The voice on the other end of the phone pulsed with exuberance. It was just the kind of voice I want promoting me and “The Last Baby Boomer.”
He wanted me to sign on with his North Carolina firm to grant them exclusive audio book rights.
“The premise is dynamite,” he said. “We’re confident this will be a real break-out hit. Everyone here loves your book.”
Would I sign a contract?
I answered his question with one of my own. How many signed copies did he want?
Certainly, I said, any reader as enthused as you would like multiple copies to keep and to give as gifts. And, man, I could really use the dough.
“Well, I haven’t actually read it.”
How do you know it’s so good?
“Our acquisitions editor said so.”
In fact, nobody had read my book. Firms like this one scout the lists to see which independent authors might be susceptible to a crafty sales pitch. He’d said they’d do my audio book for $3,500.
I told him I’d be more comfortable going forward if I knew at least one person there had read the book. I’d be happy to sell him one.
“Okay, how much does it cost?”
I told him one copy was $3,520.
I told him one copy was $3,520.
I picked the inflated price so I could cover their costs, S&H, and still pocket about $2 so I could brag to the missus what a shrewd negotiator she’d married.
Art of the deal, baby!
The guy was, indeed, very friendly and our conversation was jocular. I was just jacking with him to make a point.
Some writers are on a shoe-string budget. My situation is more precarious. I can’t afford shoes with strings.
Mine is more like a flip flop budget.
Paying $3,500 for an audio book might be sound promotional strategy but not for me at this point.
And my confidence is growing that one day agents seeking to make money off me — not from me — will step forward to secure these kinds of deals on my behalf.
Val and I went to the annual Adams Memorial Library fundraiser in Latrobe and I bumped into a reader and his praise for my book couldn’t have been gushier. He said my book was better than most of Kurt Vonnegut’s. Many of his compliments were interrupted by fits of laughter as he repeated to me his favorite parts.
I’d see him out of the corner of my eye pointing me out to strangers and telling them about me and my book.
Really, it was almost embarrassing.
Plus, my arm started getting tired from holding that heavy megaphone in front of his mouth every time I heard him mention my name.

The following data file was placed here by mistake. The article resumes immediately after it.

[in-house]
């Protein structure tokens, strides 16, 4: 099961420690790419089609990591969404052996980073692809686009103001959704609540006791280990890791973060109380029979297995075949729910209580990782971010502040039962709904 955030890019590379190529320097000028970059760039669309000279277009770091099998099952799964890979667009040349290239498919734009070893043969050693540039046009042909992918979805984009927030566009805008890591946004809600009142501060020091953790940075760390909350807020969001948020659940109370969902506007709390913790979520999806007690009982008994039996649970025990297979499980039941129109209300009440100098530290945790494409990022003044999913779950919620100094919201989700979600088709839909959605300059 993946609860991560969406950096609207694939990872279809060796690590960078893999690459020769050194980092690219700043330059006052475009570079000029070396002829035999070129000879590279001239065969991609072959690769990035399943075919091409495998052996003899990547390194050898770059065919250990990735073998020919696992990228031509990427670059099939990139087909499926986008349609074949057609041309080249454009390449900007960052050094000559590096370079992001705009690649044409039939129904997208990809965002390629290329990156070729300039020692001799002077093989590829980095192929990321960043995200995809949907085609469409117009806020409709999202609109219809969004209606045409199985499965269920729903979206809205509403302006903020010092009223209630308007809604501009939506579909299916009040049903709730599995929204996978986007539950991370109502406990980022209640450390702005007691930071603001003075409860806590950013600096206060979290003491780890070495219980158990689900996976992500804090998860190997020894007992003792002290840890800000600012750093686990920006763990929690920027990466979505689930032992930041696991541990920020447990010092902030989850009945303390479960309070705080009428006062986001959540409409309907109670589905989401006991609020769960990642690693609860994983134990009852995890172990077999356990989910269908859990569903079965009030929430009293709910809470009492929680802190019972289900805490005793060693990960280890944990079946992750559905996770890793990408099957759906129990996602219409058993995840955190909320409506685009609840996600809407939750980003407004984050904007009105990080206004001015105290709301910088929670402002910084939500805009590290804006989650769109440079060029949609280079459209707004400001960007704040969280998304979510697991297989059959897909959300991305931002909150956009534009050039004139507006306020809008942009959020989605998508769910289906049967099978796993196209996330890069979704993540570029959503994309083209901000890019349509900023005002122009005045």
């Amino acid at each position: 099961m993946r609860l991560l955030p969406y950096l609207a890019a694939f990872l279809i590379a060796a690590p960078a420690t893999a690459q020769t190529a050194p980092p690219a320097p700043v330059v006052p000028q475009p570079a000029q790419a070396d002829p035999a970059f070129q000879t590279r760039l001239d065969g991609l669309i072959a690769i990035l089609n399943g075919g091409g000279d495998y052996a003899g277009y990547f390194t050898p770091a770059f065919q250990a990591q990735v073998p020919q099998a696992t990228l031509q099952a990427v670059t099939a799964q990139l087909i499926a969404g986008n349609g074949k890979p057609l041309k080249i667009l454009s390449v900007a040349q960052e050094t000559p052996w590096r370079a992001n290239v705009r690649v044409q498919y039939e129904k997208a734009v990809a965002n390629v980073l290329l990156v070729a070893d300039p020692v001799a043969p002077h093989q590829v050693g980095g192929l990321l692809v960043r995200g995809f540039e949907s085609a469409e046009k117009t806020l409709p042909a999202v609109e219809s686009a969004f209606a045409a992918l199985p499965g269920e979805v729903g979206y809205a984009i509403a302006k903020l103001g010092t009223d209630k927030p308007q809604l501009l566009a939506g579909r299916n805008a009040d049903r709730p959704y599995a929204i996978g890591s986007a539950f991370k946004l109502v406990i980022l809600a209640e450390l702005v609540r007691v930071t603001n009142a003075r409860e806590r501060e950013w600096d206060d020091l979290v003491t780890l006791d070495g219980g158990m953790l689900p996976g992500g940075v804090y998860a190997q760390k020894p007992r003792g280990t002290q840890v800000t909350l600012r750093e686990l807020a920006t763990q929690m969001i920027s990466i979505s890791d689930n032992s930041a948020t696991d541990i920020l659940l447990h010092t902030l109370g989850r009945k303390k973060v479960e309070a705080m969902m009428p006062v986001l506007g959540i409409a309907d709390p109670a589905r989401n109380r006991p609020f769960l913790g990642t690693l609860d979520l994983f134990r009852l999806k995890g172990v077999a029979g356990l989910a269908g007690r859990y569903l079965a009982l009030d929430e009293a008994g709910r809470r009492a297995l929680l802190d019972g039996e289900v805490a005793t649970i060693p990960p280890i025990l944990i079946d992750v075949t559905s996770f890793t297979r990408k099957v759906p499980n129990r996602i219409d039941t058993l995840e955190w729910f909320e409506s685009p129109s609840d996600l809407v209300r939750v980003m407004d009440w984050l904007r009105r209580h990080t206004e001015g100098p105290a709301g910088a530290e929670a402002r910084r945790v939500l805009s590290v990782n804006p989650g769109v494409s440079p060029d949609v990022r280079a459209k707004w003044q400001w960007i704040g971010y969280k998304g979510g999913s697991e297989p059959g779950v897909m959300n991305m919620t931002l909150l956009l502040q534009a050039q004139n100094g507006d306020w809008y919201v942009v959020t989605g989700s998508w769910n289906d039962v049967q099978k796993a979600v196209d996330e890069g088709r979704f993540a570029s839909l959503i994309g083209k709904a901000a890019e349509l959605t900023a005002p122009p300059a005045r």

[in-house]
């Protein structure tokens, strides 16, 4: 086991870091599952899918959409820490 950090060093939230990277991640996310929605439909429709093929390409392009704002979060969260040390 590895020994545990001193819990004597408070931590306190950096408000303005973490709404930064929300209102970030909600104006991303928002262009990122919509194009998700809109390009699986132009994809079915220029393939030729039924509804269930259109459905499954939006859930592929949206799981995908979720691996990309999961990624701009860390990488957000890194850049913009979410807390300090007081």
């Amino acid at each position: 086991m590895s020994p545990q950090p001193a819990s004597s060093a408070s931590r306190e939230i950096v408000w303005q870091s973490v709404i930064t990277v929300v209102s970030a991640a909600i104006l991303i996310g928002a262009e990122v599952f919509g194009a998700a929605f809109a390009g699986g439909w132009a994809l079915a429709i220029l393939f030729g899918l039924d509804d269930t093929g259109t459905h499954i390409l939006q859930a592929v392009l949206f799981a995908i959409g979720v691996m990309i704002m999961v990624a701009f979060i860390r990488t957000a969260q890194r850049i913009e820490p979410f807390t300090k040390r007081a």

So it was a swell end to a week that, of course, was not without his deflations. Foremost being the news I’d not be guesting on “The Today Show” with Matt and Savannah.
Now, I didn’t think I’d ever be on “Today” talking about my book. My dreams are more realistic.
But a guy I knew told me over the phone I was just the kind of guest they were seeking. And, ahem, he was a former “Today” producer.
I’ve contacted many of my media friends about promotional advice: Do they have any friends that’ll review the book or profile me?
He called me right back. We’d never talked on the phone.
“You’re perfect for ‘Today,’” he said. “Your book has a generational epoch theme and it’s funny. That’s just what they’re looking for.”
He hadn’t worked there in two years, but he was still friends with the remaining producers.
What, by the way, had he been up to?
“I’m immersed in projects involving the commercialization of legal marijuana.”
I should have realized it then, but he’d given me a clue to the opportunistic outcome.
I sent him the book (and one of the “Crayons!”) and waited. And waited.
I messaged him a month later. Nothing.
I messaged him a month after that. He sent back a terse note that his “Today” colleagues are jumping ship and he has few friends left at the Peacock.
So why did he reach out the way he did?
Does he enjoy messin’ with Sasquatch? Was it an elaborate scheme to snag a free book? Was he high when he called?
All I know is we all need to be skeptical of any offers that seem too good to be true.
Consider it “sound” advice from a guy who understands how audio book negotiations work.